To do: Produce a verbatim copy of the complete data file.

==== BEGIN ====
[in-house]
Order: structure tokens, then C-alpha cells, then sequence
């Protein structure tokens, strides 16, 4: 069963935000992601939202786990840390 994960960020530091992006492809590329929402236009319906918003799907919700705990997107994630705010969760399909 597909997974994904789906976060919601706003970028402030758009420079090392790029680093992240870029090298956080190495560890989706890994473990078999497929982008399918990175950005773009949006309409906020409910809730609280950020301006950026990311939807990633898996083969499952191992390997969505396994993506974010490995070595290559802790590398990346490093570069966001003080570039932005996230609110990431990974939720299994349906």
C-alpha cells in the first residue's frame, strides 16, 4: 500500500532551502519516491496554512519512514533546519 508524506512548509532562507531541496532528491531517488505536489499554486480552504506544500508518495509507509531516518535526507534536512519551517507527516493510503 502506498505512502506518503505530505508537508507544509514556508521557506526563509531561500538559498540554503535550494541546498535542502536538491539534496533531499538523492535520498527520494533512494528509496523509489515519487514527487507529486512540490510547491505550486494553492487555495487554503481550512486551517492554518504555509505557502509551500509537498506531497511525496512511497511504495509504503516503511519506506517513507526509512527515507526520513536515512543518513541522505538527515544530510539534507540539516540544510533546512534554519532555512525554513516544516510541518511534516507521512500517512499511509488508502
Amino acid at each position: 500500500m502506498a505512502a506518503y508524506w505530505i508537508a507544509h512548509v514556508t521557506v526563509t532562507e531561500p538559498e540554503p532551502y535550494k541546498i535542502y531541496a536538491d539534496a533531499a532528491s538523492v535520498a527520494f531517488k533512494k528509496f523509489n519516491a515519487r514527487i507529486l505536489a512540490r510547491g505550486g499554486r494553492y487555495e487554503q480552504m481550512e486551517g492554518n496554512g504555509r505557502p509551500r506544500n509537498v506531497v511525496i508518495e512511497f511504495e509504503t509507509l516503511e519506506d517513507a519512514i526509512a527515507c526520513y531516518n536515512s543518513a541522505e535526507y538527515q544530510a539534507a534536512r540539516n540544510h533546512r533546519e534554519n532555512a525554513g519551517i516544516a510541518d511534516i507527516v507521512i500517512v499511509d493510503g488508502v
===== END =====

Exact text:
[in-house]
Order: structure tokens, then C-alpha cells, then sequence
């Protein structure tokens, strides 16, 4: 069963935000992601939202786990840390 994960960020530091992006492809590329929402236009319906918003799907919700705990997107994630705010969760399909 597909997974994904789906976060919601706003970028402030758009420079090392790029680093992240870029090298956080190495560890989706890994473990078999497929982008399918990175950005773009949006309409906020409910809730609280950020301006950026990311939807990633898996083969499952191992390997969505396994993506974010490995070595290559802790590398990346490093570069966001003080570039932005996230609110990431990974939720299994349906």
C-alpha cells in the first residue's frame, strides 16, 4: 500500500532551502519516491496554512519512514533546519 508524506512548509532562507531541496532528491531517488505536489499554486480552504506544500508518495509507509531516518535526507534536512519551517507527516493510503 502506498505512502506518503505530505508537508507544509514556508521557506526563509531561500538559498540554503535550494541546498535542502536538491539534496533531499538523492535520498527520494533512494528509496523509489515519487514527487507529486512540490510547491505550486494553492487555495487554503481550512486551517492554518504555509505557502509551500509537498506531497511525496512511497511504495509504503516503511519506506517513507526509512527515507526520513536515512543518513541522505538527515544530510539534507540539516540544510533546512534554519532555512525554513516544516510541518511534516507521512500517512499511509488508502
Amino acid at each position: 500500500m502506498a505512502a506518503y508524506w505530505i508537508a507544509h512548509v514556508t521557506v526563509t532562507e531561500p538559498e540554503p532551502y535550494k541546498i535542502y531541496a536538491d539534496a533531499a532528491s538523492v535520498a527520494f531517488k533512494k528509496f523509489n519516491a515519487r514527487i507529486l505536489a512540490r510547491g505550486g499554486r494553492y487555495e487554503q480552504m481550512e486551517g492554518n496554512g504555509r505557502p509551500r506544500n509537498v506531497v511525496i508518495e512511497f511504495e509504503t509507509l516503511e519506506d517513507a519512514i526509512a527515507c526520513y531516518n536515512s543518513a541522505e535526507y538527515q544530510a539534507a534536512r540539516n540544510h533546512r533546519e534554519n532555512a525554513g519551517i516544516a510541518d511534516i507527516v507521512i500517512v499511509d493510503g488508502v